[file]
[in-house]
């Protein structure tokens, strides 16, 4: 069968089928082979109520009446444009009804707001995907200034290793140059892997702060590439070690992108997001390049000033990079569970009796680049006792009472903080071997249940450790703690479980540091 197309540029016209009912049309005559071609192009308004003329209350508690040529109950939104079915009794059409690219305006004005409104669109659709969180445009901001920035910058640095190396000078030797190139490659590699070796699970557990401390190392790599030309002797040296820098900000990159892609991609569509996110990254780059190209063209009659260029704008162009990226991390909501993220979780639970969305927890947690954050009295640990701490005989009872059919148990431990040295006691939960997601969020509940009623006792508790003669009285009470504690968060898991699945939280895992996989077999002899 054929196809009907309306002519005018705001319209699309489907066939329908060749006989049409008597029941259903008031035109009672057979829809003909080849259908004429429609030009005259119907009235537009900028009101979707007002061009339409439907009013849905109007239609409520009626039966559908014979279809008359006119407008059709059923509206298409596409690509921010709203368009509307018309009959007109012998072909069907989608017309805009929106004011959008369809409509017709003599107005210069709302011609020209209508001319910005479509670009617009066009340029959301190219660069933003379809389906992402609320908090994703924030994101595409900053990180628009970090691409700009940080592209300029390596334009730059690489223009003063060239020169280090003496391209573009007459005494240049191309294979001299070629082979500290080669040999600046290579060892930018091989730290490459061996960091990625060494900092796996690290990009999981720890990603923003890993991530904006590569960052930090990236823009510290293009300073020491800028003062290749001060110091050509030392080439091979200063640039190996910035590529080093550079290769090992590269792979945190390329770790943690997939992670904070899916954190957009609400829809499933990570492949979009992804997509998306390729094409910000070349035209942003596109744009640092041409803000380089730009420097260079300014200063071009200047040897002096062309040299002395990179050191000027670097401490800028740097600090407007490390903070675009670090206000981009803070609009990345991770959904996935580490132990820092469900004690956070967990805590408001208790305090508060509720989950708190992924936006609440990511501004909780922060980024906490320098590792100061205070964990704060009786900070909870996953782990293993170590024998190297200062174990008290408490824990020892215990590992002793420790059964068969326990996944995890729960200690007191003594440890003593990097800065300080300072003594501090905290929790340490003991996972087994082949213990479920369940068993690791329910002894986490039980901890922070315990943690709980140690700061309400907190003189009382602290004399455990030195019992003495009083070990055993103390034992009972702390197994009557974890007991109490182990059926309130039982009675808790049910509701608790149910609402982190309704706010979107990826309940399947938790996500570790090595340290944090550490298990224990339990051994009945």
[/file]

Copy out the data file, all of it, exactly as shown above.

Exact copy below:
[in-house]
């Protein structure tokens, strides 16, 4: 069968089928082979109520009446444009009804707001995907200034290793140059892997702060590439070690992108997001390049000033990079569970009796680049006792009472903080071997249940450790703690479980540091 197309540029016209009912049309005559071609192009308004003329209350508690040529109950939104079915009794059409690219305006004005409104669109659709969180445009901001920035910058640095190396000078030797190139490659590699070796699970557990401390190392790599030309002797040296820098900000990159892609991609569509996110990254780059190209063209009659260029704008162009990226991390909501993220979780639970969305927890947690954050009295640990701490005989009872059919148990431990040295006691939960997601969020509940009623006792508790003669009285009470504690968060898991699945939280895992996989077999002899 054929196809009907309306002519005018705001319209699309489907066939329908060749006989049409008597029941259903008031035109009672057979829809003909080849259908004429429609030009005259119907009235537009900028009101979707007002061009339409439907009013849905109007239609409520009626039966559908014979279809008359006119407008059709059923509206298409596409690509921010709203368009509307018309009959007109012998072909069907989608017309805009929106004011959008369809409509017709003599107005210069709302011609020209209508001319910005479509670009617009066009340029959301190219660069933003379809389906992402609320908090994703924030994101595409900053990180628009970090691409700009940080592209300029390596334009730059690489223009003063060239020169280090003496391209573009007459005494240049191309294979001299070629082979500290080669040999600046290579060892930018091989730290490459061996960091990625060494900092796996690290990009999981720890990603923003890993991530904006590569960052930090990236823009510290293009300073020491800028003062290749001060110091050509030392080439091979200063640039190996910035590529080093550079290769090992590269792979945190390329770790943690997939992670904070899916954190957009609400829809499933990570492949979009992804997509998306390729094409910000070349035209942003596109744009640092041409803000380089730009420097260079300014200063071009200047040897002096062309040299002395990179050191000027670097401490800028740097600090407007490390903070675009670090206000981009803070609009990345991770959904996935580490132990820092469900004690956070967990805590408001208790305090508060509720989950708190992924936006609440990511501004909780922060980024906490320098590792100061205070964990704060009786900070909870996953782990293993170590024998190297200062174990008290408490824990020892215990590992002793420790059964068969326990996944995890729960200690007191003594440890003593990097800065300080300072003594501090905290929790340490003991996972087994082949213990479920369940068993690791329910002894986490039980901890922070315990943690709980140690700061309400907190003189009382602290004399455990030195019992003495009083070990055993103390034992009972702390197994009557974890007991109490182990059926309130039982009675808790049910509701608790149910609402982190309704706010979107990826309940399947938790996500570790090595340290944090550490298990224990339990051994009945």